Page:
Bill Curtis: Are you saying that a primary responsibility of the citizen is to educate each other or to insist that we ourselves get educated?
Bruce Ackerman: The fundamental obligation of the older generation to the younger generation of citizens is to educate the younger generation to be citizens in the way that I'm describing it. Then when these people grow up, they have another fundamental obligation, which is the ballot.
Bill Curtis: You are saying that a requirement is to educate ourselves on the issue and cast a ballot accordingly?
Bruce Ackerman: That's right. And, everybody realizes that. If they didn't, they wouldn't show up at the polls at all. The minimal requirement of citizenship is to cast informed vote. The second one is community service. In The Second World War, It took the extraordinary form of the draft. One of the most significant things that has changed over the last 50 years is the 1973 decision to eliminate the draft. The question is whether there's another form of community service that is more appropriate in the 21st century. It's those three requirements to educate the next generation for citizenship, to cast an informed ballot, and to recognize your debt to the community in a way that's meaningful in the 21st century. Those are the three fundamental elements that we need to reconstruct in a world where journalism has fallen apart, where the public school system is in disarray and where we don't have a structure of recognizing in a constructive way, how much we owe to being an American.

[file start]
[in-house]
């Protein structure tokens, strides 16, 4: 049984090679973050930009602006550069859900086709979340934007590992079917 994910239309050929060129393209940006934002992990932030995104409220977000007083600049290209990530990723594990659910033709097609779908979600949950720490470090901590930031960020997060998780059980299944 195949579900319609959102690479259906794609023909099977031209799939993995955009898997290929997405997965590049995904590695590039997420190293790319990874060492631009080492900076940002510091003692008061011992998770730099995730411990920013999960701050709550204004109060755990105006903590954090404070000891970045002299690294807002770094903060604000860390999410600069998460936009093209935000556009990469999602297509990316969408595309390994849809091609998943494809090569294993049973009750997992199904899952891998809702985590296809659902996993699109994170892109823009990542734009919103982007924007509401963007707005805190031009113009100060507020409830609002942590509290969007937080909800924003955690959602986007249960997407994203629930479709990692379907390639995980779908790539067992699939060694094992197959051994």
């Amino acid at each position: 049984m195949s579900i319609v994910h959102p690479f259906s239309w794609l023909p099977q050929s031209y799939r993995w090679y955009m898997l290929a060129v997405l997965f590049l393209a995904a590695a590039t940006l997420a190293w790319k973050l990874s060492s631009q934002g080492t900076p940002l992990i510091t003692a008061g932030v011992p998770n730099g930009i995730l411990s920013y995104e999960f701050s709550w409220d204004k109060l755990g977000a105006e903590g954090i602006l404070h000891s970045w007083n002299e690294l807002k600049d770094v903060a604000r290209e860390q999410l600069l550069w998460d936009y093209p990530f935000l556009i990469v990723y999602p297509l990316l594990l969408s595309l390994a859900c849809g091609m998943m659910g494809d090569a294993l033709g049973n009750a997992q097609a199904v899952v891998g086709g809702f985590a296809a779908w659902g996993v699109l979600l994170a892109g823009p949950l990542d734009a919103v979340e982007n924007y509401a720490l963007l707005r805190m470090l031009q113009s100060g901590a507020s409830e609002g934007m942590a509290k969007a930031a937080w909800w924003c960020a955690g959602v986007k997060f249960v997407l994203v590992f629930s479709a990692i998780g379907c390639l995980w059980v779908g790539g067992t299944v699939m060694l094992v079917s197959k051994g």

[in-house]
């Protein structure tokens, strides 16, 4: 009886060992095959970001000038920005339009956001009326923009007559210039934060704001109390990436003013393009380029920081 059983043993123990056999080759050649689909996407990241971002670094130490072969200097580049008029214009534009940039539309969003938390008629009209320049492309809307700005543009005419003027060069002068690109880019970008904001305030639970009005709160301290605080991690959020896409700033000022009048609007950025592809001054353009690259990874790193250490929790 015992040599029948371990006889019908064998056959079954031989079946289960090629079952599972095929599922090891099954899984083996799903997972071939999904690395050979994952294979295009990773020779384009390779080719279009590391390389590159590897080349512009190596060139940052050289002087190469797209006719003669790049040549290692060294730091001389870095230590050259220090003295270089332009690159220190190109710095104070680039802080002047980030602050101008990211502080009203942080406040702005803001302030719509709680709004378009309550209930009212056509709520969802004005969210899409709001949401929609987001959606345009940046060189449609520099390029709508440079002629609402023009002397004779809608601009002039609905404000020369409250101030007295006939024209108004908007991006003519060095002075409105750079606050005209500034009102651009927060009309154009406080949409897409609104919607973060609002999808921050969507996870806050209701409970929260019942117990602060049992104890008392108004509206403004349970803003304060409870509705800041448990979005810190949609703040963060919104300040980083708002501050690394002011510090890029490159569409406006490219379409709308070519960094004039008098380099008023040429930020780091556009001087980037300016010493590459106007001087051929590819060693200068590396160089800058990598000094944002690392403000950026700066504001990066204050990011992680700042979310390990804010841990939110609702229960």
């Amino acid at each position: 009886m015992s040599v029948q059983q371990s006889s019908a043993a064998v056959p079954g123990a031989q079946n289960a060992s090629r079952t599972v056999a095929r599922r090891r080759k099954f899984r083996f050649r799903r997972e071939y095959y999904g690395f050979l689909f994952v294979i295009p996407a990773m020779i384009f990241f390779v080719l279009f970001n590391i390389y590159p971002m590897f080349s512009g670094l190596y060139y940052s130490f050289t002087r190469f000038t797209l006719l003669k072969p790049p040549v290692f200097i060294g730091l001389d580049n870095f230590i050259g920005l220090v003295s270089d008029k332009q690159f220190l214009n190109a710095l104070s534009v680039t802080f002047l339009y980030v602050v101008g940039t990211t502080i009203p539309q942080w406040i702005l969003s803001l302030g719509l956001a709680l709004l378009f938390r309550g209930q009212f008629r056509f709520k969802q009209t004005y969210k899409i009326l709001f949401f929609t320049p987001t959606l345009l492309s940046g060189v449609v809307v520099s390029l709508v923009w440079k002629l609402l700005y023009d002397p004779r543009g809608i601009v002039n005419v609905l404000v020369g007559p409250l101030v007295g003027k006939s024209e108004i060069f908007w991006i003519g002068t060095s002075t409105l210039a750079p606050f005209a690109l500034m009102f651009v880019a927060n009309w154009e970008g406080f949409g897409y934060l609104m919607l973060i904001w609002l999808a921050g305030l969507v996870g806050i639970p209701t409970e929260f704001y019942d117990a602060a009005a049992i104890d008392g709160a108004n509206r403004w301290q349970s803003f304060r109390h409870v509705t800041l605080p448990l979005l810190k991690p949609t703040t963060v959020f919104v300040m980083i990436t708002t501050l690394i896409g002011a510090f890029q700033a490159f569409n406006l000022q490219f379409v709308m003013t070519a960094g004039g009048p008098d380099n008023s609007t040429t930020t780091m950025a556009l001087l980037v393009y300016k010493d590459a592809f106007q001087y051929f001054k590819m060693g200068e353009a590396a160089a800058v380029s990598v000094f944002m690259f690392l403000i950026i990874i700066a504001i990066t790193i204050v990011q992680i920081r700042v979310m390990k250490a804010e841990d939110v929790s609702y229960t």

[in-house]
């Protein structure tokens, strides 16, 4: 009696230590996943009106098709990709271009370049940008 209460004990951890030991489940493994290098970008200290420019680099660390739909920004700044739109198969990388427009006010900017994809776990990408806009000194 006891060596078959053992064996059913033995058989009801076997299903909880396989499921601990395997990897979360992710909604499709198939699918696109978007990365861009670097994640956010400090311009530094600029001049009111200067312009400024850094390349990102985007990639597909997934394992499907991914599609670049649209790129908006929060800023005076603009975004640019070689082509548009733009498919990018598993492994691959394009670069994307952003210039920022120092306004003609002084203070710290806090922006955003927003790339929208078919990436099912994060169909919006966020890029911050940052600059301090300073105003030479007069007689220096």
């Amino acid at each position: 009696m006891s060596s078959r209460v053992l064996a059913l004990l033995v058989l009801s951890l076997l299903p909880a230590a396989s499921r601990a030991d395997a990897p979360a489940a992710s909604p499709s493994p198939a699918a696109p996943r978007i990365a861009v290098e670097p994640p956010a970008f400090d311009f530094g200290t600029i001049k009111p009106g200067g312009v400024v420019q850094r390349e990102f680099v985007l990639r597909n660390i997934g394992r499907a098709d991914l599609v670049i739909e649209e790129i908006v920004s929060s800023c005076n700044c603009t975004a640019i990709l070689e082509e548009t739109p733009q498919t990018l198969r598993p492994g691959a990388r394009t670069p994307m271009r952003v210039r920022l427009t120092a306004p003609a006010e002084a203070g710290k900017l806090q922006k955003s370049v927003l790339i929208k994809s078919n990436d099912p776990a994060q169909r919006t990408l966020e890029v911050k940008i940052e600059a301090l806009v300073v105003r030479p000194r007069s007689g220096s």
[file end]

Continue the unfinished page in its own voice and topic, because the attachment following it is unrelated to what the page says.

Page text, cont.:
Bill Curtis: Bruce, yesterday in our discussion, you were talking about your feeling that there was a disintegration of the constitutional tradition. Tell us what you meant by that.
Bruce Ackerman: Well, the question is, are we a democracy or are we a plutocracy? Is our politics so dominated by big money that this fundamental right of the citizen to cast his ballot for a change or not change, been profoundly undermined by the power of big money? After all, we just see Bloomberg spend a billion dollars of his own money. And, the courts have said, you have a constitutional right to spend your own money. We have not only big money, but we have the courts supporting the power of big money. Is there anything we can do? Well, there is. Working with Congressman RO Khanna K- H- A- N- N- A, he and I have worked out a statute, which is now been, he submitted to for consideration by Congress. What we argue for is this, every registered voter gets 50 democracy dollars to spend in presidential elections. So, each registered voter starts talking to his friends and neighbors, who should I spend this money for? You can't spend for anything else.